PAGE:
After starting so quickly, the offense got stuck in neutral. And Notre Dame’s defense continued to be boom and bust—too often following up a big defensive stop with a mind-numbing amount of missed tackles or blown assignments.

Yet the criticism can wait until morning. Because the character of Brian Kelly’s football team was displayed in the game’s most important moments, and when game-changing plays needed to be made it was Notre Dame that stepped up and made them.

Offensively, Will Fuller wouldn’t be stopped. And if he was, it was because of pass interference. C.J. Prosise was relentless on the ground, scoring two more touchdowns as he rumbled for 143 more yards. And while DeShone Kizer struggled to find open receivers at times as his throwing windows shrunk against the Trojans’ solid secondary, the redshirt freshman continued to play like a seasoned veteran.

Defensively, the turnaround was even more remarkable. The Trojans were taking huge chunks of yardage on just about every drive, but after halftime scored only seven points. The Irish tightened when they needed to, and it was the Irish defense that made two huge plays picking off Cody Kessler.

Brian Kelly spent all week talking about the effort USC would give. Notre Dame not only matched it, they were the ones to make the big plays when the game was on the line.

“In the end, I’m really proud of the way our football team preserved and found a way to make a couple of plays in the second half,” Kelly said. “I really liked our temperament as a football team. They didn’t show any kind of crack at all. They were confident, they believed that they were going to win.”

You can’t stop Will Fuller. Even Adoree Jackson. 

After all but disappearing against Clemson cornerback Mackenzie Alexander, Will Fuller went out Saturday night and dominated USC’s secondary. That included All-Everything three-way threat Adoree Jackson.

Fuller beat Jackson for a touchdown on Notre Dame’s first offensive play, sprinting past the Trojans speedster on a 75-yard bomb. He had him beat again until Jackson dragged Fuller down for a pass interference, a drive that included two 15-yarders trying to stop Fuller. And that was before Fuller all but put the game on ice with another long catch on a perfectly thrown ball by Kizer.

Fuller’s stat line was a ridiculous one: three catches for 131 yards, nearly half a football field on every touch.

“In my estimation, there’s nobody in the country that can cover him one-on-one,” Kelly said.

As the Irish ground game continues to thrive with C.J. Prosise running hard, defenses are forced to make choices on how they want to slow down Notre Dame. And the Trojans tried to do that by utilizing man coverage on Fuller, and the Irish speedster made them pay.

Big plays on defense are a big problem.

USC nearly put up 600 yards of offense, scoring long-distance touchdowns from 75 and 83 yards, along with Ronald Jones’ 65-yard run that set up another score. Missed tackles killed the Irish, so did another trick play—the Trojans utilizing a double pass that caught Cole Luke looking in the backfield.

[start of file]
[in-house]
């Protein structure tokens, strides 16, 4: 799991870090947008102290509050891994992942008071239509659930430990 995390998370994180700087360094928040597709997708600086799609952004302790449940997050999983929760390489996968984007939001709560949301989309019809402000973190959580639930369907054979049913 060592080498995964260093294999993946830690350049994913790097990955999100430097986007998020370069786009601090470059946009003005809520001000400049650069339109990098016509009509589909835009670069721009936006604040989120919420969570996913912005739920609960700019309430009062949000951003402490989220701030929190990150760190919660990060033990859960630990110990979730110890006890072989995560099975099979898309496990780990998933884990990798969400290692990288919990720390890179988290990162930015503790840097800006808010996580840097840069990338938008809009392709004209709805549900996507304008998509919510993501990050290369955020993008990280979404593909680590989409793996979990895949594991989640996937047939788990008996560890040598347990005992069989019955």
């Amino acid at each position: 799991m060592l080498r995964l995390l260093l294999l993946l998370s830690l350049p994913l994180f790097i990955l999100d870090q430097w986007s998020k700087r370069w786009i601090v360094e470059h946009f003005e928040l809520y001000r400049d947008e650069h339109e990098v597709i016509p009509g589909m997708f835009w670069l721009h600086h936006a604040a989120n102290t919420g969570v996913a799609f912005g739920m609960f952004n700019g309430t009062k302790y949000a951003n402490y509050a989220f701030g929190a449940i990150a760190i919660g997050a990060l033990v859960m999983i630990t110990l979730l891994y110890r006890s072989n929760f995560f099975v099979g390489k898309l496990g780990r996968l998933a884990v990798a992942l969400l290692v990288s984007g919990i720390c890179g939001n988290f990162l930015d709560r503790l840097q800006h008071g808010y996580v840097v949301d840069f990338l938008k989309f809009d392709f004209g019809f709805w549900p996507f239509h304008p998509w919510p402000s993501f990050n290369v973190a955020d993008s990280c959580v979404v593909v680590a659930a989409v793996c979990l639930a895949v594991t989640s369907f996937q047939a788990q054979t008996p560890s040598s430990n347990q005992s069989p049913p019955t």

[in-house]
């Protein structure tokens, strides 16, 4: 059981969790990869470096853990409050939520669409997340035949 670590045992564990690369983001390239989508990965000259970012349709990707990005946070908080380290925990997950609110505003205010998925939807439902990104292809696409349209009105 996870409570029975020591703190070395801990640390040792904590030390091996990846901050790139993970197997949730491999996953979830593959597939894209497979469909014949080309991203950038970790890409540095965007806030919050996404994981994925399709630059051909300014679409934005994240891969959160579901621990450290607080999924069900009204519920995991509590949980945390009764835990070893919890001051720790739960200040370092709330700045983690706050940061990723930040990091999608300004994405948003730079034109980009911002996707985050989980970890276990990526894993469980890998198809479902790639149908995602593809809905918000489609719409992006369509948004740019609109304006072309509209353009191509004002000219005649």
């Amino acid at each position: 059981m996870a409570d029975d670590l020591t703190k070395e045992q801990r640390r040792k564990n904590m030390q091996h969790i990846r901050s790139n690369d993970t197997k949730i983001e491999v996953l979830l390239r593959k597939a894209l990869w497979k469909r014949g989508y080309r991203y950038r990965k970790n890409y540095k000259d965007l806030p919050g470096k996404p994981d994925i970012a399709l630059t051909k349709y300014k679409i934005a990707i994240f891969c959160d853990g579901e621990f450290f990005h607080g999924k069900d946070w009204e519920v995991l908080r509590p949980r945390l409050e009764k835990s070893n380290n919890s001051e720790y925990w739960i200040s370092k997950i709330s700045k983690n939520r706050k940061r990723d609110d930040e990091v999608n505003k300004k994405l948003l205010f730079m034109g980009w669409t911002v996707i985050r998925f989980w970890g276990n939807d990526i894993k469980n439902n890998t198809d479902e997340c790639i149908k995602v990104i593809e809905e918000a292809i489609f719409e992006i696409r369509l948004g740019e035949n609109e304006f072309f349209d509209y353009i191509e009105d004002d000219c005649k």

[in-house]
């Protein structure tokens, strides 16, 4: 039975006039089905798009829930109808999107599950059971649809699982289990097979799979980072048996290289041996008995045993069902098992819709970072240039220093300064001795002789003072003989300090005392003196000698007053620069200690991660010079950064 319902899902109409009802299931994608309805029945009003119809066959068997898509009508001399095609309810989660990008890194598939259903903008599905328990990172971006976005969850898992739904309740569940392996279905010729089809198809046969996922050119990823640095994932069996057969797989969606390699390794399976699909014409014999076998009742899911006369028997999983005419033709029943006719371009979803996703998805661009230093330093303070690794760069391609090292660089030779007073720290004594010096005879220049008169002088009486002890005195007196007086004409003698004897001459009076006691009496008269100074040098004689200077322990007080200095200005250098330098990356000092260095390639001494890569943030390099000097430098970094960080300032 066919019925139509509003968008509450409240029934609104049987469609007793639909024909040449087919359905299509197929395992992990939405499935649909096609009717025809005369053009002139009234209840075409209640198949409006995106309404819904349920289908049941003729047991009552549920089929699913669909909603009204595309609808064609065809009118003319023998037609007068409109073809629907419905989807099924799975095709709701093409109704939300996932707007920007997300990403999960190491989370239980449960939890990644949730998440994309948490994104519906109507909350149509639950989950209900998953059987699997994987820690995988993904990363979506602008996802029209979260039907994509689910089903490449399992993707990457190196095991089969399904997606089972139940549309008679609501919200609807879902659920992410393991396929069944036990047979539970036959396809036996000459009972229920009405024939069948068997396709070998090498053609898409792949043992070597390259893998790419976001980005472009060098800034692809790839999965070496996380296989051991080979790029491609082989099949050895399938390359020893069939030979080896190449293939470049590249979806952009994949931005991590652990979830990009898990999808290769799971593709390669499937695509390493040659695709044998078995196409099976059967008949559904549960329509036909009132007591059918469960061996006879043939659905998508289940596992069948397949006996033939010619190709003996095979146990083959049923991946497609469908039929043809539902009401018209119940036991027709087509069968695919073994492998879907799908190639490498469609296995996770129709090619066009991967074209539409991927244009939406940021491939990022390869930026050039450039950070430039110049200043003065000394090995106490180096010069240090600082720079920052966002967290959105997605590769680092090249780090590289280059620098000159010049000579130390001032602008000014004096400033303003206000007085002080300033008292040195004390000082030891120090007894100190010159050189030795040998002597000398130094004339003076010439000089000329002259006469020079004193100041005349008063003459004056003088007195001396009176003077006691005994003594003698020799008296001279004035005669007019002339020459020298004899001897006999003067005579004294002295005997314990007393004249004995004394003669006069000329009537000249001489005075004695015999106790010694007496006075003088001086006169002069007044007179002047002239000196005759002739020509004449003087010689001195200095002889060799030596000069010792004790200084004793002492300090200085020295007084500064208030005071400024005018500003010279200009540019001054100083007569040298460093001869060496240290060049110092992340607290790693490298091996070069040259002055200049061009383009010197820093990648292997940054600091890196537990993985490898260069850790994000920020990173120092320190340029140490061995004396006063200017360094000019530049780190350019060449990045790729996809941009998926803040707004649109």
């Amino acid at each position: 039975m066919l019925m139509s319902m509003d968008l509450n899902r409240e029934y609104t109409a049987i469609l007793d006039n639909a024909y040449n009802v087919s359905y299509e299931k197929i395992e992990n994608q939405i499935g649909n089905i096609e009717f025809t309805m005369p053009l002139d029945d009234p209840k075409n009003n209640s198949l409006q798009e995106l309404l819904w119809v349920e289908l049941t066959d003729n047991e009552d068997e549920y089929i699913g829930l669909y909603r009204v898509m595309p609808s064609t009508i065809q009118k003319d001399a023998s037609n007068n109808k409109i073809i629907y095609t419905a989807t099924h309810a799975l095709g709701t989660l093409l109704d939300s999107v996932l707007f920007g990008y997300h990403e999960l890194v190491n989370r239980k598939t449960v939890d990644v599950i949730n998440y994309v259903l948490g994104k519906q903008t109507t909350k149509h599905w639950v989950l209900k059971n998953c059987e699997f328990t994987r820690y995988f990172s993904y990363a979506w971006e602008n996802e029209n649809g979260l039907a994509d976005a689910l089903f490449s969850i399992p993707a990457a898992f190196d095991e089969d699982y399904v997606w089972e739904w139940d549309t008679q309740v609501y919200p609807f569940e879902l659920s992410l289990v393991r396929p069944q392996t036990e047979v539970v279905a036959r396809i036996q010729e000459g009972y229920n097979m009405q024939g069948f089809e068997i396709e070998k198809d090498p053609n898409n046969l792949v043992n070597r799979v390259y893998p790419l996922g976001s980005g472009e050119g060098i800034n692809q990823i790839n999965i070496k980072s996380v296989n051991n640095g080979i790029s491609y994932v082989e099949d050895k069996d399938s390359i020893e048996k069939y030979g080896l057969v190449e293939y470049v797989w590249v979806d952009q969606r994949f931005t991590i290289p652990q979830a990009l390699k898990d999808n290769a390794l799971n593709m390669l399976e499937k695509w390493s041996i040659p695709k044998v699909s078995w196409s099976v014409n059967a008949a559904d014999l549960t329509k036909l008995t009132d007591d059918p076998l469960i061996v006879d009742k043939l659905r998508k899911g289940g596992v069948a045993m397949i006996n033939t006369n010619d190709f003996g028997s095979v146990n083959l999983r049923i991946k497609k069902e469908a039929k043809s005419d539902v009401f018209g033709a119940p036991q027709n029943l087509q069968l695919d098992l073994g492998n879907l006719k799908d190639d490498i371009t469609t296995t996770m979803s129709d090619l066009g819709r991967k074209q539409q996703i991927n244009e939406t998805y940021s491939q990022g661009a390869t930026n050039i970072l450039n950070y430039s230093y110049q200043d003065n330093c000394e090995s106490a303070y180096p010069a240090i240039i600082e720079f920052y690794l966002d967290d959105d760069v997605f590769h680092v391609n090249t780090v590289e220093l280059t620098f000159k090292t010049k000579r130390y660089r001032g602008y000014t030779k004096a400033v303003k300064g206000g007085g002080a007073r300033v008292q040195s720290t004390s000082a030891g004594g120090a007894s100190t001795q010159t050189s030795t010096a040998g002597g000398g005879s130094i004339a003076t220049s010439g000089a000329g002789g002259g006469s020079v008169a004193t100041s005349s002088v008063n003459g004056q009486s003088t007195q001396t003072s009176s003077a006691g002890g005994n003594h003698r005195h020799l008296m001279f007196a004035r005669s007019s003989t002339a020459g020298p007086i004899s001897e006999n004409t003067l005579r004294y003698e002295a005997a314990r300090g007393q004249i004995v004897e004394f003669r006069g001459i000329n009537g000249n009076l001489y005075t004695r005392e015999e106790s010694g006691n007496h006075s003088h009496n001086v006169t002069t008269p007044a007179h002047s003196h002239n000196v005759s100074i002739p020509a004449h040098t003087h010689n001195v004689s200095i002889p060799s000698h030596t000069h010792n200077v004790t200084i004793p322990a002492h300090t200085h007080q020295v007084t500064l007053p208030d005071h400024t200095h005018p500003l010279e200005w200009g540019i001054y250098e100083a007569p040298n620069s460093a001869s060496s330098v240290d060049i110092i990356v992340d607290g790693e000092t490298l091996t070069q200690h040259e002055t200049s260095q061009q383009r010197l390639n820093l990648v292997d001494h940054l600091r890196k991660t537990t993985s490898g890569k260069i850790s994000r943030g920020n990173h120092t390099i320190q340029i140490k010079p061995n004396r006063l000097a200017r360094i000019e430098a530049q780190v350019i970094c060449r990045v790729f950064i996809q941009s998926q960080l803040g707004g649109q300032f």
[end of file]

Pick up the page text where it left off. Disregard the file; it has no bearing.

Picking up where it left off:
So while the second half turnaround is a great rally, the eye-opening yardage totals and big plays very nearly doomed the Irish.

“We want to be better each and every week. When you look at it, we are who we are,” Kelly said, when asked about the secondary and their play thus far. “We’ve just got to keep working with them. They’re our kids, our players and we’re going to keep working.”

USC’s skill talent is second to none. But too often the Irish defense finds a way to cancel out a good play by a bad one, perhaps the function of diminished margin for error in Brian VanGorder’s scheme. And while you can’t blame Xs and Os for missed tackles, the Irish made USC struggle when they challenged Kessler and the Trojans to move the ball down the field five and ten yards at a time, especually during a two-minute drill that played right into Notre Dame’s hands.

Joe Schmidt missed a few tackles early. But he wasn’t alone. And while Matthias Farley earned his reputation as the ultimate plug-in and thrive defensive back, Max Redfield relieved him and enhanced the Irish’s speed on the back side, making a huge interception late in the game after KeiVarae Russell got a hand on a pass intended for JuJu Smith-Schuster.

Notre Dame’s offense managed 41 points in the win. But it was the yards and points the Irish gave up that will get most of the attention after the week off.

Notre Dame’s special teams were a huge piece of the winning formula. 

A group that’s served as a piñata over the last few years keyed Notre Dame’s victory on Saturday night. Scott Booker’s special teams made an impact in every phase, the biggest coming from the outstretched hands of Equanimeous St. Brown and Amir Carlisle’s scoop and score.

Notre Dame attacked the three-man secondary wall in front of USC’s punter and very nearly had four guys get their hands on the football, the Irish scheming up a perfect punt block.

“We feel like we’ve got some guys who are really skilled,” Kelly said. “We felt like this week was a week that we wanted to be aggressive when we got the opportunity.

That aggressiveness wasn’t just on the block. CJ Sanders had a strong day returning kicks, keyed by some fake reverse action that helped open up running lanes. Tyler Newsome also had a good day, keeping the ball away from Adoree Jackson and pinning the Trojans at their 1-yard line late in the game, forcing USC to march the length of the field, something they couldn’t do.

Sometimes criticized for a lack of creativity, Kelly even used DeShone Kizer as a punter, forcing the USC defense to stay on the field and not allow them to set up a return for Jackson. It was a heady move by the Irish staff, showing a ton of respect for the Trojan return man, unwilling to let USC’s special teams turn the game on a big play.

After an anonymous first half of the season, KeiVarae Russell made him biggest play in the game’s largest moment.